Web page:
A few months ago I said I was breaking my rule about trading, and moving most of my IRA (which I expect to be punitively taxed or totally confiscated, Argentina style) into bond funds. I said I was doing this because I expected the Fed to tighten policy when inflation started coming in hot.
My primary evidence for this is the inflation-indexed bond market: https://fred.stlouisfed.org/series/T5YIE
Since the great recession, the Fed has got cold feet whenever core-PCE inflation moved above 2%. Bernanke got cold feet, Yellen did, and even Powell, though at least Powell stuck it out longer. If PCE is above 2%, then CPI is a little further above 2%, which means various regional Fed bosses, bank CEOs, and talking heads will be freaking out, losing their minds and accusing the FOMC and the Chairman of being reckless and the next Arthur Burns. You have to understand, in the banking world and in the academic economics profession, everyone is gets a moral high from signaling against inflation.
Being Real about inflation
The only problem with moderate levels of inflation, say, below 5% per year, is that it becomes a de facto wealth tax, by inflating the value of risk assets, which are taxed on their nominal cost basis. This problem would be easily solved by doing away with the capital gains tax. Otherwise, inflation is a more or less harmless phenomenon, a trade off for steady nominal GDP growth. Moderate levels of inflation even have some positives, conditional on money illusion being an unavoidable constraint. A positive inflation rate allows businesses in declining industries to cut real wages, without cutting nominal wages. Typically, if you find you need to cut wages to stay afloat, you lay off workers and hire new ones at lower wages, as nominal wage cuts poison motivation and invite sabotage. You have seen this in the grocery industry, and in customer-facing retail more broadly.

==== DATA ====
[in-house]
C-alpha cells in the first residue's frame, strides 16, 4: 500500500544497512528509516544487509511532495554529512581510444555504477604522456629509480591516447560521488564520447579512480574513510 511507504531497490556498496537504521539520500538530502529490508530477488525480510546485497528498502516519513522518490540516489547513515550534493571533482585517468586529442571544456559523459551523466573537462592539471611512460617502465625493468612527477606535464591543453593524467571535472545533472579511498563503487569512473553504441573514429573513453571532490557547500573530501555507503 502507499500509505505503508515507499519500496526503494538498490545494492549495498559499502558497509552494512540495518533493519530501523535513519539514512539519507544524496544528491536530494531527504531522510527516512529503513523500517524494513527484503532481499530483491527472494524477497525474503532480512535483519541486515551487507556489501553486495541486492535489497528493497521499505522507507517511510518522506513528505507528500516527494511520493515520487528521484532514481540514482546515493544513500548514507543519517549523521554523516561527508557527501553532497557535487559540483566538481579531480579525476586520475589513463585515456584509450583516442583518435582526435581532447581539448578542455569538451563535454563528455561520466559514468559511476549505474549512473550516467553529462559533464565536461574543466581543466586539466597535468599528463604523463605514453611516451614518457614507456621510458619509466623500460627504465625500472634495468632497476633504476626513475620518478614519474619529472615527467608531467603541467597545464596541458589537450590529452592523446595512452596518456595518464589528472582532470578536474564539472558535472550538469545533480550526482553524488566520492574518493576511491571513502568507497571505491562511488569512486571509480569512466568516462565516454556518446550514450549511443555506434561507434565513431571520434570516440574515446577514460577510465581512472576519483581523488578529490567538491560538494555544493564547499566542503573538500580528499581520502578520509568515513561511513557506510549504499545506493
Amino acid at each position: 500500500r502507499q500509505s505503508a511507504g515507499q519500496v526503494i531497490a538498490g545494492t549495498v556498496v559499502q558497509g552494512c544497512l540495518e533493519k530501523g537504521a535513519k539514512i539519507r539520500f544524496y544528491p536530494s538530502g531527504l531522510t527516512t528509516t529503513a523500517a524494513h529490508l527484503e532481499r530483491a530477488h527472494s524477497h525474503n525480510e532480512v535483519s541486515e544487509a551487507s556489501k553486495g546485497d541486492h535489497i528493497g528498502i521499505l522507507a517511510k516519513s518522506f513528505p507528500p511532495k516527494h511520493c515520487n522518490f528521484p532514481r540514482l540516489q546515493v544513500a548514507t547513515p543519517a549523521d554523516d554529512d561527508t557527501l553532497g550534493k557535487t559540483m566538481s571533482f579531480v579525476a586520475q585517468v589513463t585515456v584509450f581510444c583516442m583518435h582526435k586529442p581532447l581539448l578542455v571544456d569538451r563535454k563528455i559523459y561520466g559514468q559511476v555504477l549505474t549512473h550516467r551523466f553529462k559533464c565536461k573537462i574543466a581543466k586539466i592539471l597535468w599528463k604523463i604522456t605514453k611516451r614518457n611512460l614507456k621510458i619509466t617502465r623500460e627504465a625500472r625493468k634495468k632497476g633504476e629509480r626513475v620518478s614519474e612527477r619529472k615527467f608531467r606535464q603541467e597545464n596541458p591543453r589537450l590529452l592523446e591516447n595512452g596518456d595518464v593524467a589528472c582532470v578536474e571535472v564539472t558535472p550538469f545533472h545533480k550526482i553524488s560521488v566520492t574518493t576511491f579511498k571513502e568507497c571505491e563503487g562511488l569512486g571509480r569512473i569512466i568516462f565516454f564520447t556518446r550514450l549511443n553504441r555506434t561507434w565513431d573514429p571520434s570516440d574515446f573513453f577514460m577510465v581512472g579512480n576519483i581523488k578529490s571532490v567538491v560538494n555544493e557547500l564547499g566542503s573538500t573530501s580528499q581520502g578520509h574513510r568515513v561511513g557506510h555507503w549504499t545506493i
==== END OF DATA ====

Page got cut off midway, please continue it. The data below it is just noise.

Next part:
The point here is that CPI inflation is currently expected to average 2.7% for the coming five years, and while it would be fine, even good if this happen, because it would mean about 5% NGDP growth, it’s unlikely to happen, as the Fed doesn’t have the balls for it. At some point soon, there’s going to be an inflation report that sets off a cascade of hysteria among people with clout. Chairman Powell will find himself beset on all sides by people who matter, telling him he’s a bad man, and without Trump in there to pressure him the opposite way, he’s gonna fold.
He’s gonna say something that amounts to: “this whole business of Average Inflation Targeting really means we’re going back to the old Obama-era rule of the 2% year-over-year inflation ceiling, so that in practice, inflation averages 1.5%, instead of our 2% target.” At this point, the market’s implied NGDP assumption for coming years will plunge from 5%, to 3.5%, and the S&P 500 will plunge with it, because the S&P 500 is substantially tied to NGDP expectations. This may happen in an afternoon, or it may happen over a few weeks, but it will happen.
Today, the market thinks we’re gonna get enough NGDP to give us 2.7% average CPI inflation, or ~2.5% PCE, from now through 2026. That ain’t happening. We’ll be lucky to get NGDP sufficient to yield 1.8% PCE, because institutionally, there’s a fetish for low inflation, and 2% is a line you do not cross. The resulting realignment in expectations might be enough to cause a recession in 2022, or maybe it will only give us a noticeable slow down, without major layoffs, the way Yellen’s 2015-2016 growth slowdown hit real production numbers, but didn’t trigger layoffs.
1. The TIPS are indexed to the CPI btw, which is like 0.20 or 0.30 percentage points above PCE inflation, on average